Sunday, August 31, 2014

A Grace that Stills.

You ever make some no-so-great parent choices?

I do.  Most days, even. Here's a chart-topper: last year, when The Bible series was on TV, I let my 4-year-old watch it with me.  We got about 4 minutes into the story of Moses and Egypt and the plagues before I realized that he might not quite be ready to see an army of locusts come across the horizon of a blood-filled Nile.

We STILL have to talk him down about locust fears.

I could fill a blog with those stories, and make each of you feel better about your parenting. :)

But not today.

I do have a point to this.

We have been studying Exodus at church, and I just finished Priscilla Shirer's Gideon study, which referenced the story of the Israelites and the golden calf.  God had just rescued his people from Egyptian slavery, he has shown them his love and power through several miracles, and they turn away from him and make a golden calf to worship. I find this story to be one of the saddest in the entire Bible.

Yet, in the last month, I can't stop turning to it. I see myself there...

It's not like the sea's splitting was a distant memory. The details were still clear, the adrenaline could still be felt.

They could easily recall walking beneath the shadow of Moses' anointed staff, raised to heaven, pointing to the Authority of the waters.

The waters parted, finding a new road through the desert, or,  into the desert. Maybe not where you wanted a road to lead, but a road nonetheless. 

They could still hear Moses' broken, stuttered words demanding that they do not fear, that they could keep silent. That they should quit the incessant. fearful. whine.

They had just heard the good news that God would fight for them. 

I think they could still recount the details of the sea's alley, with the walls of water and wonder on each side, how God made their path straight.   

And the sweetened water was even fresher in their minds.  When mere days had passed from the sea splitting, the only water they had was sour.  A few days in the desert and bitterness rears it's head. "What shall we drink?"  they cried. As if the God of the seas couldn't be the God of a meager cup of water.   Bitterness-a common tag-along friend of fear.

But always God makes things new and he turned that bittered water into sweet.  

But as lips crack and throats dry from not drinking enough of God, they turn to their stomachs, empty and grumbling. And they dared say that they would rather stay in slavery, with it's comforts, than venture out in the unknown with this Desert God.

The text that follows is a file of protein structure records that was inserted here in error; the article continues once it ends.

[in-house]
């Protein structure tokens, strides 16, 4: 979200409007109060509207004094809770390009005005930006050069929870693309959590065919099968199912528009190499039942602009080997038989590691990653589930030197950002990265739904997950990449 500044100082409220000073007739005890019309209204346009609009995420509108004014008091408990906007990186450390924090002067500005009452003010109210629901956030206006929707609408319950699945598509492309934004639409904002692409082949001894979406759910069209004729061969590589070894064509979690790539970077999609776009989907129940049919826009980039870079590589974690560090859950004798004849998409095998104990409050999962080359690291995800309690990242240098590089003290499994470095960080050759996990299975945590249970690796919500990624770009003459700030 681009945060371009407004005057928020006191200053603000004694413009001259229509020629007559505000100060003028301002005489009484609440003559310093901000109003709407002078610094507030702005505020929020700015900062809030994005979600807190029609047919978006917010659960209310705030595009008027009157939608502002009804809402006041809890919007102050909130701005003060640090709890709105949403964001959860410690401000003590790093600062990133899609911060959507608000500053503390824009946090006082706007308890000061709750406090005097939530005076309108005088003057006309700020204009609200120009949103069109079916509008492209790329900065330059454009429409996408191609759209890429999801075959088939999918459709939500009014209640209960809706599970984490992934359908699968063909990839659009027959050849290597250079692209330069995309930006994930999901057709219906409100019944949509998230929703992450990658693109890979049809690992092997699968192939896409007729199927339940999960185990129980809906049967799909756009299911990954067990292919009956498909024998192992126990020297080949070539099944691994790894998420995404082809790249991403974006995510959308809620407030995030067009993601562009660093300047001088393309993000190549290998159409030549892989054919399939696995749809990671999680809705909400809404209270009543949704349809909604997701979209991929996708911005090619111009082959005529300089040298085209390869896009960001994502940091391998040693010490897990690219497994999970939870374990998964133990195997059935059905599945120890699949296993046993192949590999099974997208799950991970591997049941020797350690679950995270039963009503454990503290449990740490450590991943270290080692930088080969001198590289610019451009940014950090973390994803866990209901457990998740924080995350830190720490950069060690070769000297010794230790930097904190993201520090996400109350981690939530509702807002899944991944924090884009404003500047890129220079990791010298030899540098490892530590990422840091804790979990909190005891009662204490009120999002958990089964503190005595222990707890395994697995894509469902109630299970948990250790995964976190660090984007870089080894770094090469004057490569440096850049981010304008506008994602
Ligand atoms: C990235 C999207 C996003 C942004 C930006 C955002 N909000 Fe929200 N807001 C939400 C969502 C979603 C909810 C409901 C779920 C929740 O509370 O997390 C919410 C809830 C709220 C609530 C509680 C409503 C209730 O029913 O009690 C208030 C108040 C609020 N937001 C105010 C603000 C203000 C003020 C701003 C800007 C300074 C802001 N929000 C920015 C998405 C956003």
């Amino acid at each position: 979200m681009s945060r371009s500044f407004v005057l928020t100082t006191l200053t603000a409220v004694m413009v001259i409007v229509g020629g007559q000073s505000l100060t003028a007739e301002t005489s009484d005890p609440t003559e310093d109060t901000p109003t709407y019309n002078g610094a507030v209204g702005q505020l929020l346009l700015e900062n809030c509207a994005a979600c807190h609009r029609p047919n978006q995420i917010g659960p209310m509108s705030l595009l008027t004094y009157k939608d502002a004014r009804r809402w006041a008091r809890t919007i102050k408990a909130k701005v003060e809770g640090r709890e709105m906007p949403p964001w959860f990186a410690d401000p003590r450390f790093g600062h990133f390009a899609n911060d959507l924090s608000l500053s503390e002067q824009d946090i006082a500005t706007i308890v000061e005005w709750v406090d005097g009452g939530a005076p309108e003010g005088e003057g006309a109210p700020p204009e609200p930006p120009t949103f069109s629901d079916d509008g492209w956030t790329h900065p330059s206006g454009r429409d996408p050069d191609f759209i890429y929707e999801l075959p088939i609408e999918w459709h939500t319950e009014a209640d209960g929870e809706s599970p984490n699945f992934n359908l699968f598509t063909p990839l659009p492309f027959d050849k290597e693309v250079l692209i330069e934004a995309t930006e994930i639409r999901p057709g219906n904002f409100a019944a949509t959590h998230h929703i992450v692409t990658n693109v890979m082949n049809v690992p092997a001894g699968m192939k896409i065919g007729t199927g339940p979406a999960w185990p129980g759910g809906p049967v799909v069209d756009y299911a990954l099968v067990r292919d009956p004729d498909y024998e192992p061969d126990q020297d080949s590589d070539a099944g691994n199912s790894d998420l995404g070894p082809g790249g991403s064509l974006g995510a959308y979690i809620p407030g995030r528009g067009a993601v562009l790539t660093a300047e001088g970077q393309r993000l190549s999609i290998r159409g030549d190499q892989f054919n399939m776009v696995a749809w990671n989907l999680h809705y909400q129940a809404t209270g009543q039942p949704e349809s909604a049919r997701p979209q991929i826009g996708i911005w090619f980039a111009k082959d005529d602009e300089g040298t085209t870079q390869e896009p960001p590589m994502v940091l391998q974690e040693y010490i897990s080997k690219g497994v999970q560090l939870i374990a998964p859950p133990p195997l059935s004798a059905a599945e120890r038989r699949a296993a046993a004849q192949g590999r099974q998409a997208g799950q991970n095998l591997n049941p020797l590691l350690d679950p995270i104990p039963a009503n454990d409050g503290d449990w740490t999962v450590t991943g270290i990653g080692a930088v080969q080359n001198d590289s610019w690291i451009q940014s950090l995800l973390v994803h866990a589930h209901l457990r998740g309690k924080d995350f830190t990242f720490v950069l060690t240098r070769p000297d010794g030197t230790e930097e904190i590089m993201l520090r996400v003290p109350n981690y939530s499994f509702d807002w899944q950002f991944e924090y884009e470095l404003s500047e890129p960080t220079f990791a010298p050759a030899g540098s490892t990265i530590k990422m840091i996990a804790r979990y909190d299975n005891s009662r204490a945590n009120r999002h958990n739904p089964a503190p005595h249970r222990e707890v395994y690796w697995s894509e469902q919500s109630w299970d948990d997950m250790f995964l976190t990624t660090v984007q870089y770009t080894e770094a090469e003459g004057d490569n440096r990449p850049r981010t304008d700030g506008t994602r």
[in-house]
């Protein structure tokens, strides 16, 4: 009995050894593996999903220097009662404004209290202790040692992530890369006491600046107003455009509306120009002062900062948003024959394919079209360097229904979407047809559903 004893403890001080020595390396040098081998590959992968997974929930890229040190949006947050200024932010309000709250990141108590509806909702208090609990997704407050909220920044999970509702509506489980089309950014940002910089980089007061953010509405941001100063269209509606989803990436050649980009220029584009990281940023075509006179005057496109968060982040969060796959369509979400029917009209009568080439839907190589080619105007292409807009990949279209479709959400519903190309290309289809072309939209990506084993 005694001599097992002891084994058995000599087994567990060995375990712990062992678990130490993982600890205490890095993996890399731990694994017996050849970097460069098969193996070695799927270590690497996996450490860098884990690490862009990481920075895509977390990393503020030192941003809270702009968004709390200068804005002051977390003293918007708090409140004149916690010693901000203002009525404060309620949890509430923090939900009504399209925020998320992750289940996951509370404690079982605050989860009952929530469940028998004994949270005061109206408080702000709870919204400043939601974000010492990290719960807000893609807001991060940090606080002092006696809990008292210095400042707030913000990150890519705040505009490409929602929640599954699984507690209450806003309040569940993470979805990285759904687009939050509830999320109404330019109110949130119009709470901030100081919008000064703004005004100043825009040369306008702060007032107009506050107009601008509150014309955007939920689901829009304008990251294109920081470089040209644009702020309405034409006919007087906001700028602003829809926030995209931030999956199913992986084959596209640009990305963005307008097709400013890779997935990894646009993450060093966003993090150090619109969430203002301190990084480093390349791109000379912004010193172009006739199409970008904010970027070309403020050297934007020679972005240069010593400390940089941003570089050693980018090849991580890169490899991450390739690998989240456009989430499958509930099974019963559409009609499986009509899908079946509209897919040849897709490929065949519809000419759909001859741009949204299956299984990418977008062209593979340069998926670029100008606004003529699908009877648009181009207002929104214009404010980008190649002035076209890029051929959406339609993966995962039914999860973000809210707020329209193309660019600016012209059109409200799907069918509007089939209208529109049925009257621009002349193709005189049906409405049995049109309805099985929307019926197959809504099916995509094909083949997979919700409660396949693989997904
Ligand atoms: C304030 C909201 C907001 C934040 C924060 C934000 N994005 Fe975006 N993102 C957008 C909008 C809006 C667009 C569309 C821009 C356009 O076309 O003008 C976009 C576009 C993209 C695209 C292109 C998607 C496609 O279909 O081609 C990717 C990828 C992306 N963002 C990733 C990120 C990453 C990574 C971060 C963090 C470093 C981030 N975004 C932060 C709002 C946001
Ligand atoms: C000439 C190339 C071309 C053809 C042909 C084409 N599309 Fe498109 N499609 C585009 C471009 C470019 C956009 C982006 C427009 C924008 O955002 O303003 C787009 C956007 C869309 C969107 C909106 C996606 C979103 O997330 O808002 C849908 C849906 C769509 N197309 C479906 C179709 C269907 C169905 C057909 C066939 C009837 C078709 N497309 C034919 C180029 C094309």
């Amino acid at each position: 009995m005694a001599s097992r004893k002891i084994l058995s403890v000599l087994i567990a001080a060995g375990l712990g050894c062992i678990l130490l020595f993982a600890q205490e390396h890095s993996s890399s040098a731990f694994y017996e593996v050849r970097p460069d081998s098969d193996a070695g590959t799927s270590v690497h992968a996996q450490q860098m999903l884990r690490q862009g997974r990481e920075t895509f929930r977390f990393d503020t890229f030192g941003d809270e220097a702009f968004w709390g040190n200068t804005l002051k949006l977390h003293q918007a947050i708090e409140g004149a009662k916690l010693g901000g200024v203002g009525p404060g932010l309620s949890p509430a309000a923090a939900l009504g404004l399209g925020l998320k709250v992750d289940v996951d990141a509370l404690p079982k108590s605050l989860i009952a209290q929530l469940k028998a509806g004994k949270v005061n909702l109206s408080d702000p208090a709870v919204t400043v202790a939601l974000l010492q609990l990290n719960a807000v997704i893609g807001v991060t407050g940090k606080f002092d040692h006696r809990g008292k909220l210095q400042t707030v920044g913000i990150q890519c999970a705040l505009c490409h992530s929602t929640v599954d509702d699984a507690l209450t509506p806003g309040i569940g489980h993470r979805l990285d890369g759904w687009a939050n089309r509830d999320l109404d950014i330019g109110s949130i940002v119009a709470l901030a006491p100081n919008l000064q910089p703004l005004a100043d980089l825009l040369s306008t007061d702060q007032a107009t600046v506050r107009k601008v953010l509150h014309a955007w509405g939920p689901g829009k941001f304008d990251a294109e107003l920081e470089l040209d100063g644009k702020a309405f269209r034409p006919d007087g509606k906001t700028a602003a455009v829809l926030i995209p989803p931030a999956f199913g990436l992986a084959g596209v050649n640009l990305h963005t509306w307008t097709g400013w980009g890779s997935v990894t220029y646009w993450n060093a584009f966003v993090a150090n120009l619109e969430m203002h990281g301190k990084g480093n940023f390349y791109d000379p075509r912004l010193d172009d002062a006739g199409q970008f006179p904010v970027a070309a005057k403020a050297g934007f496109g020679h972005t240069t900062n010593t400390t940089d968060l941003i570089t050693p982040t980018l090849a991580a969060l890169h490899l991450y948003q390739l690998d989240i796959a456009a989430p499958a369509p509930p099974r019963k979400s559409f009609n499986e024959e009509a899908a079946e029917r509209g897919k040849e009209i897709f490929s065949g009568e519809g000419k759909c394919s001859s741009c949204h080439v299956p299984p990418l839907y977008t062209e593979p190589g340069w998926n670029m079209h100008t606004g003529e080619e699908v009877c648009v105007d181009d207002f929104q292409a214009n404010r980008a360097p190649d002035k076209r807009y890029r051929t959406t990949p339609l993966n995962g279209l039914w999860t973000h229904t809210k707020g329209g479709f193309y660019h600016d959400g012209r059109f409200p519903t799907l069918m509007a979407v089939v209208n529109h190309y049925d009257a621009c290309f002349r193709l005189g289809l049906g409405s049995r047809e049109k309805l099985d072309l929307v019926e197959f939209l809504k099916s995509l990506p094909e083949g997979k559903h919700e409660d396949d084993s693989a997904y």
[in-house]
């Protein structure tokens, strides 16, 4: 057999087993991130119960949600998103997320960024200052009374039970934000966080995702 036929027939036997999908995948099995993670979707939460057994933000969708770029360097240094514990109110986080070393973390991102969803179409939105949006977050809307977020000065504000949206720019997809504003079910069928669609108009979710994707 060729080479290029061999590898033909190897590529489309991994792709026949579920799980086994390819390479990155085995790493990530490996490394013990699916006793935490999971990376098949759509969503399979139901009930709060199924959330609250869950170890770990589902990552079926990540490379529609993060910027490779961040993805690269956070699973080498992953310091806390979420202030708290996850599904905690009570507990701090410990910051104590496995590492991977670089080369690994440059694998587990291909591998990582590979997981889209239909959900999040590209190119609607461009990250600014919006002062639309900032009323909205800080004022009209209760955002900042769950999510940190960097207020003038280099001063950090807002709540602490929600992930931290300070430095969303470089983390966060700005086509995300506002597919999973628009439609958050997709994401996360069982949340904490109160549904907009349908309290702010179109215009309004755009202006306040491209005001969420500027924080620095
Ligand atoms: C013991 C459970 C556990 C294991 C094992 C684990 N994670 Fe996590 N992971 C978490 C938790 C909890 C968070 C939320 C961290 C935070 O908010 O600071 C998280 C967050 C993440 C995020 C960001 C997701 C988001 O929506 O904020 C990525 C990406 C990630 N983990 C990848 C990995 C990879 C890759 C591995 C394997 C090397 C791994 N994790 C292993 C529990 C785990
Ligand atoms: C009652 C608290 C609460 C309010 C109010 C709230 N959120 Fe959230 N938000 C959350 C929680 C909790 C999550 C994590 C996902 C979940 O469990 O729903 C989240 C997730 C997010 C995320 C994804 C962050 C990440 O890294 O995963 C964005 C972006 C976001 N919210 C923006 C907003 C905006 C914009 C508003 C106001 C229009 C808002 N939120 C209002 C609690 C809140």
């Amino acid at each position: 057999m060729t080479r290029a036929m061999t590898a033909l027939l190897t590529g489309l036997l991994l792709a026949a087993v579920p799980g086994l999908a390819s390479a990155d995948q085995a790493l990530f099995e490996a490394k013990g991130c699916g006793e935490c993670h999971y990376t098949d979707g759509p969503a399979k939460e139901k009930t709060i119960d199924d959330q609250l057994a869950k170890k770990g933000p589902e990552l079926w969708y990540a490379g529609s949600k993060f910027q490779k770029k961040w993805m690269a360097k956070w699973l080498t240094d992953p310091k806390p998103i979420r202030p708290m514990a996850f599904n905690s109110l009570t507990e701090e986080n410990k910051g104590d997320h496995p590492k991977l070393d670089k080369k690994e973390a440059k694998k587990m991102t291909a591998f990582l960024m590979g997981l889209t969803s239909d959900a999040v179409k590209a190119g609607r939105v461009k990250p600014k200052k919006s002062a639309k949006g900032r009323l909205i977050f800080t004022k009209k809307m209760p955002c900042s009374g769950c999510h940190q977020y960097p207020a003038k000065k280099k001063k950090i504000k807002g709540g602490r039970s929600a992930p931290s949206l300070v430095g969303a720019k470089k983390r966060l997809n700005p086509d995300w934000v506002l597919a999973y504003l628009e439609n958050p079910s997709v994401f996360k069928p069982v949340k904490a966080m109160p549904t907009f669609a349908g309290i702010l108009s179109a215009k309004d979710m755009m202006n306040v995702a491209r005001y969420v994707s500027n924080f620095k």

But the road-making, sweet-refreshing God shows them his abundant patience and rains down bread from heaven.

And when they bore from His daily sufficiencies he rains down more mercy alongside the manna, and brings them meat.  

 The early months in the desert seemed to be full of drama,  the acres of sand served as a grand stage for God to display who He was to his people.

I see myself in each of these situations. Maybe I would have been learning and changing and learning some more, as I have in my last year.

Maybe if stuck between Pharoah's army and a vast sea, I would have learned that sometimes God backs us into a corner, so that he alone can create a road out. 

And at the sour waters, maybe I would have learned that sometimes God leads us to identical reflections of our souls. Perhaps a bitter aftertaste from that water would have warned me of my susceptibility to sourness.

And maybe I would have learned with some of them, that He alone can change our sour, caustic souls into something sweet, and full of life.  Not just once, but every. single. day.

And how I hope, that when my hunger was quieted with daily manna, that I would trust this Desert God. That I would have the mustard seed of faith to joyfully trust him to provide for what is directly ahead of me.

And maybe, just maybe, I would be so wonderfully overwhelmed by the extravagance of the quail, that I could hardly bring myself to eat it.

But would have eaten it. Definitely.

Maybe I would have learned those lessons with them.